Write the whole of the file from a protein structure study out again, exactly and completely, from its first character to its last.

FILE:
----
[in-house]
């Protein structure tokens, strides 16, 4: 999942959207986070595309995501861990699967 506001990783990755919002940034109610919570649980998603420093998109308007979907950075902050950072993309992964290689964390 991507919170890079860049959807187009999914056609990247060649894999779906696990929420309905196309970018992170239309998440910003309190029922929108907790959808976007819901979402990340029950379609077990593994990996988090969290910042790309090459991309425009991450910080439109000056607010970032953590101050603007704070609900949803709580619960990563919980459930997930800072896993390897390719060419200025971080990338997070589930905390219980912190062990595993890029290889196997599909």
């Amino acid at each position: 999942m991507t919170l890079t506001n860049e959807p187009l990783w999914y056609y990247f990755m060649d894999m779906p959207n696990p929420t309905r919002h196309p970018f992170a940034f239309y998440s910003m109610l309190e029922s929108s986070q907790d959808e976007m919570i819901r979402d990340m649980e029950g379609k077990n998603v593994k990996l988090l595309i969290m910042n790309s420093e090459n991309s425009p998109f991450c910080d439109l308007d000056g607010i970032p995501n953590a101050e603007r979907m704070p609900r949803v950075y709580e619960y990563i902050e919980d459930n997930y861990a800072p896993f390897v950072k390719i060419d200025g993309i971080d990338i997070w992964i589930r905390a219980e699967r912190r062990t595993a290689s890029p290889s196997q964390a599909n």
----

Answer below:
[in-house]
């Protein structure tokens, strides 16, 4: 999942959207986070595309995501861990699967 506001990783990755919002940034109610919570649980998603420093998109308007979907950075902050950072993309992964290689964390 991507919170890079860049959807187009999914056609990247060649894999779906696990929420309905196309970018992170239309998440910003309190029922929108907790959808976007819901979402990340029950379609077990593994990996988090969290910042790309090459991309425009991450910080439109000056607010970032953590101050603007704070609900949803709580619960990563919980459930997930800072896993390897390719060419200025971080990338997070589930905390219980912190062990595993890029290889196997599909």
């Amino acid at each position: 999942m991507t919170l890079t506001n860049e959807p187009l990783w999914y056609y990247f990755m060649d894999m779906p959207n696990p929420t309905r919002h196309p970018f992170a940034f239309y998440s910003m109610l309190e029922s929108s986070q907790d959808e976007m919570i819901r979402d990340m649980e029950g379609k077990n998603v593994k990996l988090l595309i969290m910042n790309s420093e090459n991309s425009p998109f991450c910080d439109l308007d000056g607010i970032p995501n953590a101050e603007r979907m704070p609900r949803v950075y709580e619960y990563i902050e919980d459930n997930y861990a800072p896993f390897v950072k390719i060419d200025g993309i971080d990338i997070w992964i589930r905390a219980e699967r912190r062990t595993a290689s890029p290889s196997q964390a599909n």